In fairness to Mr. deGrasse Tyson, he actually does say, awkwardly but quite honestly, why he would rather not be called an atheist [4]. The reason is the usual one; the word “atheist” is not as accepted, uncontroversial and harmless as “vegetarian” or “agnostic”, as well as many others that fall in the same category (i.e., define through negation), none of which cause any stir. The desire here is clear not to be associated with groups that are unpopular, comprising people branded as “extremists”, closeness to whom may tarnish one’s reputation and/or respectability. Same reason a lot of left-wing individuals would rather not be called “socialists”.
I cannot blame those who have the aspiration to be popular, well-liked, household names, opinion makers, political leaders, talk show hosts, or highly sought after public speakers, for wanting to be perceived as “moderate”, for distancing themselves from extremists (unfounded, unfair and dishonest as such a characterization may be, and often is).

Personally, however, I think that the rest of us atheists should accept what we are, without being either proud or ashamed of it. We should give our religious friends credit. In my experience, very, very few of them will repudiate us for this reason, and those who do are probably not worth keeping as friends (and heck, who am I to judge, I myself do not speak to Juventus fans… kidding!).
I remain convinced that one should state one’s opinions and positions clearly, and calling spade a spade, using the right words, is a crucial part of it. The right word for a person with no belief in any gods is atheist (look it up if you do not believe me).
Any degree of dilution, hesitation, fence sitting, does not do anything for the opinions that one is (declaredly) trying to advocate. It shows weakness, and provides gratuitous and undeserved legitimacy to the most extremely intolerant arguments coming from the opposite sides. So, I think on this one I find myself much closer to someone like Richard Dawkins, or Christopher Hitchens, or the great philosopher Stephen Colbert, whom I quote:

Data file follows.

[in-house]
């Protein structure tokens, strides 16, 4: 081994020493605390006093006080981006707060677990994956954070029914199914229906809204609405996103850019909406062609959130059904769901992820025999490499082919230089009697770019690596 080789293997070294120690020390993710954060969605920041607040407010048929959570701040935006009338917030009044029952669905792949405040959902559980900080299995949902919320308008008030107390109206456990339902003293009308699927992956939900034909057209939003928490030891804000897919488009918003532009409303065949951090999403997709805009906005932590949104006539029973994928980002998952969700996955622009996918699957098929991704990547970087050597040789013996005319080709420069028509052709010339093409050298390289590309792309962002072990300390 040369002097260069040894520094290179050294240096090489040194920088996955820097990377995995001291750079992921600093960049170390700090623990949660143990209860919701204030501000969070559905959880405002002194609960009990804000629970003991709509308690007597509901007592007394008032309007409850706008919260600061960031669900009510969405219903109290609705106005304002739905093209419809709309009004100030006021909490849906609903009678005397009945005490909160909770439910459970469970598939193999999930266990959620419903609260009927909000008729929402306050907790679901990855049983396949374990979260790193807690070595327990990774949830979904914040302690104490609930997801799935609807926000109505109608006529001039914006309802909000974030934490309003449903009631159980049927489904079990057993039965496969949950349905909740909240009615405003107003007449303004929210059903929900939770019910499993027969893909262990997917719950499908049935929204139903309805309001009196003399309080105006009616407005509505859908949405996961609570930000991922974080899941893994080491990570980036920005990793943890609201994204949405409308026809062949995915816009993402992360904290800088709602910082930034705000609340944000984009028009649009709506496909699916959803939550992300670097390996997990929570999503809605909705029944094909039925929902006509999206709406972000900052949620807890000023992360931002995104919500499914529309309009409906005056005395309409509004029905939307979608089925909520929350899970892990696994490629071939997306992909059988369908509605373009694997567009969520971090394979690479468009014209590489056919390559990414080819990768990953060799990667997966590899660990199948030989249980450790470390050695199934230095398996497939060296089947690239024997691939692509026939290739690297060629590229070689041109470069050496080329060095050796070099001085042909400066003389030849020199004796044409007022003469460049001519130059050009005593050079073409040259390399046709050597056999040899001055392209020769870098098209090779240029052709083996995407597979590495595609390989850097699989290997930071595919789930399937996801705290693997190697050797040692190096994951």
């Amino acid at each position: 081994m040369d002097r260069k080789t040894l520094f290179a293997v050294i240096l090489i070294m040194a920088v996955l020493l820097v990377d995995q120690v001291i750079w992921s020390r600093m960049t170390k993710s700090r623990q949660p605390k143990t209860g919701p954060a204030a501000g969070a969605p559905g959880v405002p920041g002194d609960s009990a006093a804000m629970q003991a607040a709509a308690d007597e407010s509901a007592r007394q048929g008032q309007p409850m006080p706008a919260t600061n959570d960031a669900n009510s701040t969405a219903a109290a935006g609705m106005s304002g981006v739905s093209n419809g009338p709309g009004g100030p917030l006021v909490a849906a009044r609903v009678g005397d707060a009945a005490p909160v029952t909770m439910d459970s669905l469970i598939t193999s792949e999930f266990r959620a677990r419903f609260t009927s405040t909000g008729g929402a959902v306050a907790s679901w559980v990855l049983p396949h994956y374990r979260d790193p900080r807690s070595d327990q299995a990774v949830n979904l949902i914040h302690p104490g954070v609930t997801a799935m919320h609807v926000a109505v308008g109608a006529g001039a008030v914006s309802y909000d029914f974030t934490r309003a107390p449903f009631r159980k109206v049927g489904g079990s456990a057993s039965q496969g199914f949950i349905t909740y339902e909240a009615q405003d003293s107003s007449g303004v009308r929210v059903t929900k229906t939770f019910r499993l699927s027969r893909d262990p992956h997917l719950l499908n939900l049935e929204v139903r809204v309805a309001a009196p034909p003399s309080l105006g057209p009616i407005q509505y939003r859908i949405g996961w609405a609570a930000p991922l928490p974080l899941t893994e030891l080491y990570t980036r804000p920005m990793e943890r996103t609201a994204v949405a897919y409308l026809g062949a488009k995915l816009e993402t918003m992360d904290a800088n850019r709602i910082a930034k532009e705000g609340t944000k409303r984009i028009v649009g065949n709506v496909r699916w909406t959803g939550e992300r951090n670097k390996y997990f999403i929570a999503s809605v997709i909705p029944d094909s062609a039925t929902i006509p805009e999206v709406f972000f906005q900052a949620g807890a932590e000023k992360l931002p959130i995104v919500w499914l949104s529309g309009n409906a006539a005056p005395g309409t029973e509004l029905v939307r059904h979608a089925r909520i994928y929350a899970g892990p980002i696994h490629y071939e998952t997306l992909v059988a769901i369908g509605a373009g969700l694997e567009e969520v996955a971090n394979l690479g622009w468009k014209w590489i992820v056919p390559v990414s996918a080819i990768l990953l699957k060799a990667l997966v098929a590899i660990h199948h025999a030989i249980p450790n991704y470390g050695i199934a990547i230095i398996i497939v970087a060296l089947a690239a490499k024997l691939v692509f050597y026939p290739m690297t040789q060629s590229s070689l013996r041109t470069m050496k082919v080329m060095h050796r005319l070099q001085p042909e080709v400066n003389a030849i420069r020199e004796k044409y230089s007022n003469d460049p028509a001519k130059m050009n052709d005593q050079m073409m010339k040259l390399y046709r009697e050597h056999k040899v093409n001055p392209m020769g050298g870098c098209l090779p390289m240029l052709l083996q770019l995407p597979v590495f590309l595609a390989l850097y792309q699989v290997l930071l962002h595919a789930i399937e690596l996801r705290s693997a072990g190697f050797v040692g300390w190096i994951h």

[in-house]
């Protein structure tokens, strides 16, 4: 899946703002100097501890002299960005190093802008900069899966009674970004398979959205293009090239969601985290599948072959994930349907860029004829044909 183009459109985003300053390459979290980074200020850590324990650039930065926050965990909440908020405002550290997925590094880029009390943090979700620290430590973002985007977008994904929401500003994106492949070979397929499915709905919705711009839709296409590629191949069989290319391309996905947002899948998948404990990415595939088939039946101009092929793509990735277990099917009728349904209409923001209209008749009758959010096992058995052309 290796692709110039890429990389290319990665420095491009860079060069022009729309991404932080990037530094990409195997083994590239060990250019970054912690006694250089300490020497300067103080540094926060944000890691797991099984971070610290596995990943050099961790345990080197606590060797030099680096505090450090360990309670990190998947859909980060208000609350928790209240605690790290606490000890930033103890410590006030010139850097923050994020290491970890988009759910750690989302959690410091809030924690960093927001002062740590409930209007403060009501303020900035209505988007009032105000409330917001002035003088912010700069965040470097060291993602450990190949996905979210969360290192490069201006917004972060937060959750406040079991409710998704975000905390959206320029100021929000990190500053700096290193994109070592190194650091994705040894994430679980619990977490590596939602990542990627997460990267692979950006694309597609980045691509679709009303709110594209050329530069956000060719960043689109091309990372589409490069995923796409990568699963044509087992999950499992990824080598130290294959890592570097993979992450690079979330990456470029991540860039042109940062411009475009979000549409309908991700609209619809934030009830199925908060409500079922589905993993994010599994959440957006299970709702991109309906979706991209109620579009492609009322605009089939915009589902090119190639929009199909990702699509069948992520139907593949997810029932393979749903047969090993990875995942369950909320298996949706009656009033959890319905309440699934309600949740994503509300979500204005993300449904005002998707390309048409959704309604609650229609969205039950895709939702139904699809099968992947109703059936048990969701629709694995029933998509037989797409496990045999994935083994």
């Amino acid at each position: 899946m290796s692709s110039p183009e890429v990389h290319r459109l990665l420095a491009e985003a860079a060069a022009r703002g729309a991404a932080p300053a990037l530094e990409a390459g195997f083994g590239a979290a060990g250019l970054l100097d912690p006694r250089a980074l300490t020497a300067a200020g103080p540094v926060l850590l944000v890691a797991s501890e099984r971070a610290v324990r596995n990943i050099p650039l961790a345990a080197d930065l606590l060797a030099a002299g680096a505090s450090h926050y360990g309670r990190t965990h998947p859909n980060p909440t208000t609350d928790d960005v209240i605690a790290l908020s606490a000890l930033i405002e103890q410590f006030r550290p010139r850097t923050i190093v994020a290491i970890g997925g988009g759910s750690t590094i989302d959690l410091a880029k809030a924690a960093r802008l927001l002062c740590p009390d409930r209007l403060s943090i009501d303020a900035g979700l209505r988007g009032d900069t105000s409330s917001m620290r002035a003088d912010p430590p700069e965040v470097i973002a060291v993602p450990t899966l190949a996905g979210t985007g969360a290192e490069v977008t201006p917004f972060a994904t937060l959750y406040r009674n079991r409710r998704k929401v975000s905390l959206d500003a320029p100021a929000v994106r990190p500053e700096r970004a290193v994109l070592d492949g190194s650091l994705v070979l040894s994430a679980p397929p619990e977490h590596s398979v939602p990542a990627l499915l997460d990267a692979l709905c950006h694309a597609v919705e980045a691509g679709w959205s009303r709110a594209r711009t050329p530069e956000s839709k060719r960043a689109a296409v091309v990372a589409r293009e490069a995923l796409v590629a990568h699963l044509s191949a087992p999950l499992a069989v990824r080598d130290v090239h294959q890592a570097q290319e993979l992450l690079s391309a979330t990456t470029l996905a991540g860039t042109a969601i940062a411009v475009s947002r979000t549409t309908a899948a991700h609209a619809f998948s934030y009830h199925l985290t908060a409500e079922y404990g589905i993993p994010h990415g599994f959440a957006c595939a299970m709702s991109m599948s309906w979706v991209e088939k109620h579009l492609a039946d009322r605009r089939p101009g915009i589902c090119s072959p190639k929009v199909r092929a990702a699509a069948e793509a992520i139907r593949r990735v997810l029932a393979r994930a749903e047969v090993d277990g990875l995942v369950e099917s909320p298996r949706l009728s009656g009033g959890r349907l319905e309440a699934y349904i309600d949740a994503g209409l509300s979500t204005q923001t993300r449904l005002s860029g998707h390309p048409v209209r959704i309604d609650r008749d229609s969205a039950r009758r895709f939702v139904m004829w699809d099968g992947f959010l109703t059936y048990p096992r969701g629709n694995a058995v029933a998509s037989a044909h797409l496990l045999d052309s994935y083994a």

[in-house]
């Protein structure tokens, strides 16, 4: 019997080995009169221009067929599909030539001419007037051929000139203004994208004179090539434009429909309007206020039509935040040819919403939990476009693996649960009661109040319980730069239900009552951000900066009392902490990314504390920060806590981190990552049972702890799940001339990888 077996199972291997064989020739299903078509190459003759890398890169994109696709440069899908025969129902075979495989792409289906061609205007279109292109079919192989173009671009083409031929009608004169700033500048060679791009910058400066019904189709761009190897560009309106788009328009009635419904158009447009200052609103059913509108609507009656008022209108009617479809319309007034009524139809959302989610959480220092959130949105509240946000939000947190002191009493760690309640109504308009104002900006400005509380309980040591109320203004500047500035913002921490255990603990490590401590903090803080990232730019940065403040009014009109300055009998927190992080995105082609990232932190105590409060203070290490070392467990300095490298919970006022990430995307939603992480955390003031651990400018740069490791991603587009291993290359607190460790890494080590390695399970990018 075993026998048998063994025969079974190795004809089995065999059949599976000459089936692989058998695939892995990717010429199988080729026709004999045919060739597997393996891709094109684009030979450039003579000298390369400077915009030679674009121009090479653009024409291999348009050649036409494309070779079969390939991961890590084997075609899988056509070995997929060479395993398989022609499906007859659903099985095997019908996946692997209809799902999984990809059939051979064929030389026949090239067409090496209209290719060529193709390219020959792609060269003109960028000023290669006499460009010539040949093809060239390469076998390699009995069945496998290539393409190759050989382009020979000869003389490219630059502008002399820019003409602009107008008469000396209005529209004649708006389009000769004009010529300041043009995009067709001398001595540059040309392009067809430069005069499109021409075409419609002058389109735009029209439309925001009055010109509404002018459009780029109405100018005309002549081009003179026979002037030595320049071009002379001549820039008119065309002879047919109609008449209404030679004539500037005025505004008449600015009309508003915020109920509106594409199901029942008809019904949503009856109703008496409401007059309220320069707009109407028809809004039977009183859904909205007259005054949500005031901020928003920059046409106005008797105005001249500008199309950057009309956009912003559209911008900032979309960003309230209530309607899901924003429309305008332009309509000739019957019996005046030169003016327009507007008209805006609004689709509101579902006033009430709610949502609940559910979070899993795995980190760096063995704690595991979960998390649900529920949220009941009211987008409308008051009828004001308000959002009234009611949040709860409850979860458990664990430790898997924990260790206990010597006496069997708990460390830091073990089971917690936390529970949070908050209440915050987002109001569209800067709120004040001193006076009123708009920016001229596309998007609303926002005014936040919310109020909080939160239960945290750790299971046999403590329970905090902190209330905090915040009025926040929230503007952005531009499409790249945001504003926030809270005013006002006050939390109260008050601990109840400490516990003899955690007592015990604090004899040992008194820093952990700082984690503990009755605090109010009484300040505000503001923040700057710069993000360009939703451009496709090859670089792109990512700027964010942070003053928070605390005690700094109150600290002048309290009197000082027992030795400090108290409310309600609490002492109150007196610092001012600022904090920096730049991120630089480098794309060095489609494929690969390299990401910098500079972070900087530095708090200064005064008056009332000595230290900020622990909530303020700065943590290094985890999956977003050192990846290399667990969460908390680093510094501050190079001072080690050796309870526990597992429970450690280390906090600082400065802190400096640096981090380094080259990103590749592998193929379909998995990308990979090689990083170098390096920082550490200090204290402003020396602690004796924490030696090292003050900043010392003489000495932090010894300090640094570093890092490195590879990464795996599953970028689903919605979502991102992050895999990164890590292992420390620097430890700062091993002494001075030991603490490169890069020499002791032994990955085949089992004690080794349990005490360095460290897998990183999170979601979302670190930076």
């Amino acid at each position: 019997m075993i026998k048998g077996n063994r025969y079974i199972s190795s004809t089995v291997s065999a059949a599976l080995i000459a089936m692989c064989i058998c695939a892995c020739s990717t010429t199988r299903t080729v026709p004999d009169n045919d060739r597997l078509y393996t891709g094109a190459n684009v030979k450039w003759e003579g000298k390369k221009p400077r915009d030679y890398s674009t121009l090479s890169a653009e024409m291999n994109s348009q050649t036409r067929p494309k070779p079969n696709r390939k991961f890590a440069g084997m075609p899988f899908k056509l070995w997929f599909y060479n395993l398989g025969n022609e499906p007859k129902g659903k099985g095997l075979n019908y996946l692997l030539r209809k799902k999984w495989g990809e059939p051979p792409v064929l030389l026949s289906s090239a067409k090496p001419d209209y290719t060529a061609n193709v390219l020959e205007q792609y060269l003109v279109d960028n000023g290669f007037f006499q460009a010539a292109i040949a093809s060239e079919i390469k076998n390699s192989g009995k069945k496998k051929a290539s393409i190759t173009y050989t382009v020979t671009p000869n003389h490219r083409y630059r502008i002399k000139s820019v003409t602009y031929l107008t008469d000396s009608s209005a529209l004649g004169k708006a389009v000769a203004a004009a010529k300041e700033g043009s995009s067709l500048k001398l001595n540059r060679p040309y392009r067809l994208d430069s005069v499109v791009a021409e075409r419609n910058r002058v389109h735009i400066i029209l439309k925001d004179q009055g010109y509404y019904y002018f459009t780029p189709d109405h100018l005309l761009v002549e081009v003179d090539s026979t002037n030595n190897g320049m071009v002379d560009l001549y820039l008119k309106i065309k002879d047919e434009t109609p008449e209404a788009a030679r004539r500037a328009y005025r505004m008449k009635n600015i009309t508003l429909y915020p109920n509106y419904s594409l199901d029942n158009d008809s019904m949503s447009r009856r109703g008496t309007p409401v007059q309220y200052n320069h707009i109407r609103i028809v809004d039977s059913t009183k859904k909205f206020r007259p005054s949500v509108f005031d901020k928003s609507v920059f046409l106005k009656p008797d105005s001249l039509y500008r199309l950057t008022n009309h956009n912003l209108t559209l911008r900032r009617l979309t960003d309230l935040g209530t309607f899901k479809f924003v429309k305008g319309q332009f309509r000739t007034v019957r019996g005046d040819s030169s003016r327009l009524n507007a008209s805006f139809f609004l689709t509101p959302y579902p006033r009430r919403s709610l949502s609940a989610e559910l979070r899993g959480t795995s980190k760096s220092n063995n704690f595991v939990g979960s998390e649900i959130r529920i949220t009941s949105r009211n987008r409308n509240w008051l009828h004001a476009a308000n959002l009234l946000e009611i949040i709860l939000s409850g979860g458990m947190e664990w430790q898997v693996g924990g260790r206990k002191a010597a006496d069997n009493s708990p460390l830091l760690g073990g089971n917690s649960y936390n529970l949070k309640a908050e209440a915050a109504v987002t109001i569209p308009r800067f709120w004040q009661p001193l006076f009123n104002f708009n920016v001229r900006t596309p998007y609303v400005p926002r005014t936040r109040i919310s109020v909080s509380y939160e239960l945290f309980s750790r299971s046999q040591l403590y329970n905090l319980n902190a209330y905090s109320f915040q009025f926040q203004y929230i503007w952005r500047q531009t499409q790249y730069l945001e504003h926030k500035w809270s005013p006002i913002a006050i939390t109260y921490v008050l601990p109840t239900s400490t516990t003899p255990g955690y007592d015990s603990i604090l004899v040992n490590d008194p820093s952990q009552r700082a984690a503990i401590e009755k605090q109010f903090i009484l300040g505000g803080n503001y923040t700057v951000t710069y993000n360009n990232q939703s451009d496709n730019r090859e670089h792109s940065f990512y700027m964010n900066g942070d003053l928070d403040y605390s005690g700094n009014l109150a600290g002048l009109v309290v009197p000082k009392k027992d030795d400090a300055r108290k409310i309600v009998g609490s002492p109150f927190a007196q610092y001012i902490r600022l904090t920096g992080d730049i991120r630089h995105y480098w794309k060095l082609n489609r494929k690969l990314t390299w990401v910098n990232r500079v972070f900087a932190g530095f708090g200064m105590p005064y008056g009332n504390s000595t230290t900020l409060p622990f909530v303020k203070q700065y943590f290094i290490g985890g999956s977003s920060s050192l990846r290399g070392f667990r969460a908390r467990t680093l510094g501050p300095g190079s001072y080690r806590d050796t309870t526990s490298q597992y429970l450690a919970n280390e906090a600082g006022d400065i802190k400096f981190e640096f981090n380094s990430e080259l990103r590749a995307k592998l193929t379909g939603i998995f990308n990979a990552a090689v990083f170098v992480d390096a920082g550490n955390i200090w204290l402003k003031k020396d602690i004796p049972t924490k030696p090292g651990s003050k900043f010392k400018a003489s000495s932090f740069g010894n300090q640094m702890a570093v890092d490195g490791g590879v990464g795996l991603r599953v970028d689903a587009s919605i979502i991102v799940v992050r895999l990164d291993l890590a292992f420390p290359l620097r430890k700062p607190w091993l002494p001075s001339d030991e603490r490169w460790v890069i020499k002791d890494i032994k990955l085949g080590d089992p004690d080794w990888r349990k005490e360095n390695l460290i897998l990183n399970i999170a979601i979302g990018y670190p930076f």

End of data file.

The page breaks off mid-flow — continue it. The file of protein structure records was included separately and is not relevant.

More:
Agnostics are just atheists without balls

Notes

[1] I hope that at least this definition is acceptable…

[2] Many modern languages at least partly rooted in Greek still maintain that, including English.

[3] A point tirelessly and eloquently made by the late Christopher Hitchens, in his numerous debates on atheism.

[4] There is something vaguely Freudian in how he states that he would rather not be associated with “atheists”, i.e., people who do things like, “forming associations”, “holding meetings”; he does not want to be assigned “all the baggage” that comes with that… hearing his words, one is almost led to think of secret congregations, dark rituals, fanatic, mentally disturbed individuals (very much playing into the absurd rhetoric with which many believers relentlessly try to paint atheists). He claims that there is a distinction between “agnostic” and “atheist”, but does not explain what it is, and in fact funnily enough a few seconds later concedes that there may be no difference after all. And then he goes on to state that he would much rather be called a “scientist”, an “astrophysicist”, an “educator”. Well, guess what, Neil, scientists, astrophysicists and educators form associations too, and you belong to some of them; they too hold meetings, which you frequently attend; there is baggage, there are plenty of stereotypes about them too, and I am sure you resent them like the rest of us; and I am sure that you find many of your fellow scientists, astrophysicists and educators, real jerks, much like there are jerks among atheists.
What is your point, again?

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12 Responses to “Don’t mix me with them!”

  1. transientreporter Says:

    Hey, where did the Azzurri midfield go? Verratti? Marchisio? And Giovinco should be on the team!

  2. transientreporter Says:

    First rule of football – never underestimate the Germans or the Italians… and Graziano Pelle is a handsome, handsome boy…

    • Massimo Says:

      You got that one right! And who said it is necessary to be young and fit to play soccer, you can win even if you are out of oxygen after 25’…

  3. transientreporter Says:

    My, my… Italy vs Spain in the round of 16.
    Euro 2016 headline for today: “Croatia punishes Italy”

  4. transientreporter Says:

    Andiamo a Bordeaux!

  5. transientreporter Says:

    Worst bloody tournament in a long time. Nothing but crap teams parking the bus left and right.

  6. transientreporter Says:

    Holy crap…
    http://www.independent.co.uk/sport/football/international/italy-qualify-world-cup-in-60-years-play-off-defeat-sweden-2018-a8053271.html